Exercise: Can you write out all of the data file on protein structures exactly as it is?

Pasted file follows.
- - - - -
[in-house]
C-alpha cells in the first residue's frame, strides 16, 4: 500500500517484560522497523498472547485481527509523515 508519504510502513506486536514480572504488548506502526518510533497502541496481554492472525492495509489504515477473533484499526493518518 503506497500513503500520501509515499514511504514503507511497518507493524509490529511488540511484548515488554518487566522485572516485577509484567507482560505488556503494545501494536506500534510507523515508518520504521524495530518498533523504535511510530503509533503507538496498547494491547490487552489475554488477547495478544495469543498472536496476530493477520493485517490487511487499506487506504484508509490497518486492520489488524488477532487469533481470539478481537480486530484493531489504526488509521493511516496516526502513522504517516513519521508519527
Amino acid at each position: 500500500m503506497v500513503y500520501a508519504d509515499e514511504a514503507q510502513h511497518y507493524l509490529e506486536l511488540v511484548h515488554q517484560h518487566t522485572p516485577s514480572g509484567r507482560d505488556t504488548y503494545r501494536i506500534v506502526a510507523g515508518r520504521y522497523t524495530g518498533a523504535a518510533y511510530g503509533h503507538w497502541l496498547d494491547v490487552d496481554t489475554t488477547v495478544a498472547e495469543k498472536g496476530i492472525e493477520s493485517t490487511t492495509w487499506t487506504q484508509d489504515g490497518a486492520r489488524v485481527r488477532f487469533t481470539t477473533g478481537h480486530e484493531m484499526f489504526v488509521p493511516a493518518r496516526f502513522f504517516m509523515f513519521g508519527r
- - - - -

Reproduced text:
[in-house]
C-alpha cells in the first residue's frame, strides 16, 4: 500500500517484560522497523498472547485481527509523515 508519504510502513506486536514480572504488548506502526518510533497502541496481554492472525492495509489504515477473533484499526493518518 503506497500513503500520501509515499514511504514503507511497518507493524509490529511488540511484548515488554518487566522485572516485577509484567507482560505488556503494545501494536506500534510507523515508518520504521524495530518498533523504535511510530503509533503507538496498547494491547490487552489475554488477547495478544495469543498472536496476530493477520493485517490487511487499506487506504484508509490497518486492520489488524488477532487469533481470539478481537480486530484493531489504526488509521493511516496516526502513522504517516513519521508519527
Amino acid at each position: 500500500m503506497v500513503y500520501a508519504d509515499e514511504a514503507q510502513h511497518y507493524l509490529e506486536l511488540v511484548h515488554q517484560h518487566t522485572p516485577s514480572g509484567r507482560d505488556t504488548y503494545r501494536i506500534v506502526a510507523g515508518r520504521y522497523t524495530g518498533a523504535a518510533y511510530g503509533h503507538w497502541l496498547d494491547v490487552d496481554t489475554t488477547v495478544a498472547e495469543k498472536g496476530i492472525e493477520s493485517t490487511t492495509w487499506t487506504q484508509d489504515g490497518a486492520r489488524v485481527r488477532f487469533t481470539t477473533g478481537h480486530e484493531m484499526f489504526v488509521p493511516a493518518r496516526f502513522f504517516m509523515f513519521g508519527r